The official news service of the Trans-European Division of the Seventh-day Adventist church



29 April 2021 | St Albans, UK [Petar Popivanov]  

“Pharaoh said: Have only men go and worship … Moses answered: We will go with our young and our old, with our sons and our daughters …, because we are to celebrate a festival to the Lord.” Exodus 10:10, 9  

Over the weekend of 16-18 April, three departments of the Trans-European Division collaborated to create an online Intergenerational Worship (IGW) workshop.

The virtual event attracted more than 70 participants from at least 12 TED countries, and 3 EUD countries who wanted to explore the concept of mixed generational worship. The event was led by Karen Holford (Family Ministries), together with Clair Sanches-Schutte (Children’s Ministries) and Zlatko Musija (Youth Ministries). The attendees approached the training with great enthusiasm, eager to learn more. Their excitement was also mixed with scepticism about how to translate their learning to their local congregations.

Can worship be multigenerational? Can children, teenagers, adults and elderly spend quality time together and still be as spiritually nurtured as if they had been immersed in their own age group? Isn’t intergenerational worship the new fad, created by progressively-minded pastors, desperately trying to retain Millennials, Gen Z and Alpha in increasingly aging churches?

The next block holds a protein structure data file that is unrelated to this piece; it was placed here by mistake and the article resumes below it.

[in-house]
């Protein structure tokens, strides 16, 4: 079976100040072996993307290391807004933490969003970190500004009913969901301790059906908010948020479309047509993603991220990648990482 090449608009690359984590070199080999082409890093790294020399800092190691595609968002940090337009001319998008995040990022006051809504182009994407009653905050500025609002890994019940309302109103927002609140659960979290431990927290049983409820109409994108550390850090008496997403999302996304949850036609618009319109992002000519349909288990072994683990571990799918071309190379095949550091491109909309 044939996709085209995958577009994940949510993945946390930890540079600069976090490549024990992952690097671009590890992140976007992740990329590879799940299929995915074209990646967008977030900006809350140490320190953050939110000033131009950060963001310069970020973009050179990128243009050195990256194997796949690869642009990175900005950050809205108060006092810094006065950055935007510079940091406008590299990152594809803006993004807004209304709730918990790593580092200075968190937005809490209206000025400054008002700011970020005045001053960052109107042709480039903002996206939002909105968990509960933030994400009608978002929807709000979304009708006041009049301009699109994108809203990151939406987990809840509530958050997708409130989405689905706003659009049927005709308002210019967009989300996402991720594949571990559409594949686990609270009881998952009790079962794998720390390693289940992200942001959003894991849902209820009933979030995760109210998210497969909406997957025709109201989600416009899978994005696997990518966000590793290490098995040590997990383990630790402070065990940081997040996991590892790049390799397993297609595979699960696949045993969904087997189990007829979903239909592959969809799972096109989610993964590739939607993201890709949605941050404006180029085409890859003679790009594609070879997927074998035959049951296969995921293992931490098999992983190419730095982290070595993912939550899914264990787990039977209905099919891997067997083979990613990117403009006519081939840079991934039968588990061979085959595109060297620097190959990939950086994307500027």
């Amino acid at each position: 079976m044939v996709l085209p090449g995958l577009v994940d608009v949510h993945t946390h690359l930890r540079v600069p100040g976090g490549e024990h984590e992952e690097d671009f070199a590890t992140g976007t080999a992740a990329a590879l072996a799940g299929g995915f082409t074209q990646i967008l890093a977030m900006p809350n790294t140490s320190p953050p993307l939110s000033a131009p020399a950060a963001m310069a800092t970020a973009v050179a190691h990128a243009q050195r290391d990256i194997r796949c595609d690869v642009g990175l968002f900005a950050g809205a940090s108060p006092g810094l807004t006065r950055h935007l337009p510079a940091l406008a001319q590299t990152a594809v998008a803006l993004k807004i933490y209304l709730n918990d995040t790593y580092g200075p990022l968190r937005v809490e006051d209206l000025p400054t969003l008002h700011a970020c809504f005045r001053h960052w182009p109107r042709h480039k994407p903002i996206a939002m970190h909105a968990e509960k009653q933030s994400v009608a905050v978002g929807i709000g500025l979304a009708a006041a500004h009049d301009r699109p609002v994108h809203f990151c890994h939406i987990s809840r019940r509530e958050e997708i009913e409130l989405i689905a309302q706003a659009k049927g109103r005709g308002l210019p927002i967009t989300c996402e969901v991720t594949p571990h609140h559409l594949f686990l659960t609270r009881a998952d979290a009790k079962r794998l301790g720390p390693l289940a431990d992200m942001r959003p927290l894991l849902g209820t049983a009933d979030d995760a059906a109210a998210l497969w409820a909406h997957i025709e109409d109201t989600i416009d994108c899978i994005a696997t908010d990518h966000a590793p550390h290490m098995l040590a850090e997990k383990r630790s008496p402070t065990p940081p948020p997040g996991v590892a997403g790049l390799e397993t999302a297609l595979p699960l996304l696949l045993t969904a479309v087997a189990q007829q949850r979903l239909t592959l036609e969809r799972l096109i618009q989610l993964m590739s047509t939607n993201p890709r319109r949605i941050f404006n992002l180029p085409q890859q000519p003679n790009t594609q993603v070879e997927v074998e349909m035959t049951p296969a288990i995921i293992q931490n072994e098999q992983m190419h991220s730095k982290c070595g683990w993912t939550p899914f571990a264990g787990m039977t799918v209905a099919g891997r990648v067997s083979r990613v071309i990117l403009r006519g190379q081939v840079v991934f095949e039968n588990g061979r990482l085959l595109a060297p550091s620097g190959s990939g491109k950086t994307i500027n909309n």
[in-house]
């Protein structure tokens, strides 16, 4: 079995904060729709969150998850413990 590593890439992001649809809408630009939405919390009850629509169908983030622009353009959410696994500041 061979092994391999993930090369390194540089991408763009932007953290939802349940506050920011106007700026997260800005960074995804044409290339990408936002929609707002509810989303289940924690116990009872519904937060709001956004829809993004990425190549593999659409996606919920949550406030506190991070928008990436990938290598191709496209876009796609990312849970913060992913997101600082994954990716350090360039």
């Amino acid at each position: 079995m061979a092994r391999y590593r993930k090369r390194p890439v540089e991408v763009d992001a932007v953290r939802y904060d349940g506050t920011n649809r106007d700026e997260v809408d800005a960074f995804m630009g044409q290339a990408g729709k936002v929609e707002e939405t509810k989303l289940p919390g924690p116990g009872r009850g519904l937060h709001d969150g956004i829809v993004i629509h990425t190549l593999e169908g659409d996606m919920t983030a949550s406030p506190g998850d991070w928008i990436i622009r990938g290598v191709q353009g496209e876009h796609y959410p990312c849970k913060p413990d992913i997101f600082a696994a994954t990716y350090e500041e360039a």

If you dip into your most recent memories and try to remember the last in-person worship in your local church, it probably started with an adult prayer, welcoming and announcements by an elder (adult!), worship leader or two (all adults!), offering collection by deacons (adults!) and sermon by an adult pastor. Using the word “adult” so many times in one sentence might be linguistically incorrect, but I also wonder whether it is theologically sound? Even when churches do focus on their children and teenagers, most of the services are designed by adults and presented to adults with the occasional youngsters reading the scripture text or singing a special item. Children are brought to church, dressed in clothes that are not their usual, comfortable ones, sat in adults’ chairs, with their little legs hanging in the air, shushed to keep quiet and told to watch and listen, even if all they can see are the backs of the adults sitting in front of them.

Now, I invite you to imagine that Jesus walks into this church. He interrupts the service just between the announcements and the congregational prayer. There is something in the way He moves and speaks that resonates with everyone. Children jump from their chairs and, before their parents manage to shush and stop them, they run towards Him. While the foggy minds of the confused adults are still trying to judge if Jesus has the right to interrupt the “perfect” order of service, the loving perfection in Him attracts the little ones. I can tell you from first-hand experience – children do not run towards a grinch. Teens suddenly surface from the back of the church and join Jesus as He moves to the front. Their unconventional attire is longer a reason for judgement by someone who sees the value of their inquisitive minds and knows them as beloved children. The elder and the worship leader at the front are confused. They look at Jesus and then at the pastor, bewilderingly asking the question “So who is preaching today?” Jesus sits at the pulpit. Teens surround him. He takes a child in his lap and preaches the shortest sermon ever: “Let the little children come to me and do not hinder them, for the kingdom of heaven belongs to such as these”.